After next season the Houston Astros will play in the American League West. Two extra teams will be added to the playoffs in 2013, as well.
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what do y'all think of this additional wild card team with a one game play in? It puts a slightly greater emphasis on winning your division which I think is good.
 perhaps a few more fan bases are psyched through september, and there'd be a big benefit to winning the division and also to best record, as the wild card play-in would have to use their best pitcher most of the time to advance. i wonder if the same rule will hold that wc team can't play div winner from same division in ALDS?
selig forces the brewers into the NLCS. it sux for a long time, and then he forces the astros out. can't stand that guy.
 good point about brewers/astros. i am glad that there is no longer a 4 or 6 team division, but then why was there ever one...
Yeah, and I think the idea of the Rangers-Astros developing a rivalry could be fun. Sure, it is manufactured but might be cool.
Now 1/3 of the league makes the playoffs and two 15-team leagues necessitates season-long interleague play. Whoopeee. Count me as not a fan.
 There "needed" to be a 4-team and a 6-team division in order to have an even number of teams in each league (which is much better for scheduling) AND move to three divisions AND add a wildcard team. Of course, they could have avoided the silliness by remaining at 28 teams or going to 32 teams, or by not moving to three divisions (which all but necessitated the WC), etc.
Basically, once Bud and Co. decided to start tinkering, it opened up all of these subsequent problems.
This is awesome:
The shift of the Astros into the AL West, a division that includes their cross-state rival Texas Rangers, would give each league 15 teams. All six divisions would then be inhabited by five teams. How the schedule will work is still a matter for consideration.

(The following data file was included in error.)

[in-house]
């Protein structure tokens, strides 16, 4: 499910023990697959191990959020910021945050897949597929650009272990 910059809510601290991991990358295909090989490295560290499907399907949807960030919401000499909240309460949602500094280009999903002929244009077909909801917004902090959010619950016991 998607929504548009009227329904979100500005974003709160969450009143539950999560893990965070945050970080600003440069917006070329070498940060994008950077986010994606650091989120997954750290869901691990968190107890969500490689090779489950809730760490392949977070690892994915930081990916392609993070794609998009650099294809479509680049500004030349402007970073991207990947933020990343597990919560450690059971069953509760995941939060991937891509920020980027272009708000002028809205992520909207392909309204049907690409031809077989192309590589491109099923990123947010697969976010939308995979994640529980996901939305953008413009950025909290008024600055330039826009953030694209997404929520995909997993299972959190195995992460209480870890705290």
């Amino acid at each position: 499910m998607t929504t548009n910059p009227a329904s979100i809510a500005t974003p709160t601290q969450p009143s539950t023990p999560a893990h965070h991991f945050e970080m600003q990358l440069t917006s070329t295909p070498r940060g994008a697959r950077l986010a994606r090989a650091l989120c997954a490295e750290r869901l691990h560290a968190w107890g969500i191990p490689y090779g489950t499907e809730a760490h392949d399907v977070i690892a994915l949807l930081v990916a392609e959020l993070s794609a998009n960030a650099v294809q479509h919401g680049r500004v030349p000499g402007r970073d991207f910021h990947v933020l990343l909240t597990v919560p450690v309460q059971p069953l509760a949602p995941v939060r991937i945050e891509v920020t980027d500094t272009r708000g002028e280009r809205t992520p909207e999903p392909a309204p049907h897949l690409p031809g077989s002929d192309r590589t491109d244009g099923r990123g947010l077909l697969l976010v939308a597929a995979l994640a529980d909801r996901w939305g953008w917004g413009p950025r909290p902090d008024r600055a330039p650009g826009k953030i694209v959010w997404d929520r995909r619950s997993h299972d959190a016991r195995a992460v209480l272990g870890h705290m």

These guys aren't even bothering to think things through. They'll just wing it after the fact.
 yeah, 28 or 32 would be better. this seems a step sideways to me, a little better for some reasons, a little worse for others.
i don't think of that play-in game as the postseason. it's a play-in game to get to the postseason.
More idiocy, from MLBtraderumors:
Selig also confirmed that the creation of two 15-team leagues means there will be interleague play "from Opening Day on," but he doesn't believe it will water down the World Series according to Andy Martino of The New York Daily News and Tom Haudricourt of The Journal Sentintel...
It's not about diminishing the world series. That's a smokescreen. But season long IL games could undermine the excitement pennant races. I mean, here we have a tense pennant race between, say, the Yankees and Red Sox, and instead of an awesome series between the two to end the season, one of them plays the Padres. Awesome.
Of course with WC teams the pennant races are not as important as they used to be anyway.
 i had forgotten that history to be honest. thanks
There are too many facets to this for any one person to like all of it or hate all of it. But the part that stands out to me, as a positive, is restoring meaning to the division title.
When there's no meaningful difference between first place and second place, you're hockey.
This change preserves most of the juice of the "wild card race" and brings back a lot of the juice back to the actual pennant races. So in that respect, net positive.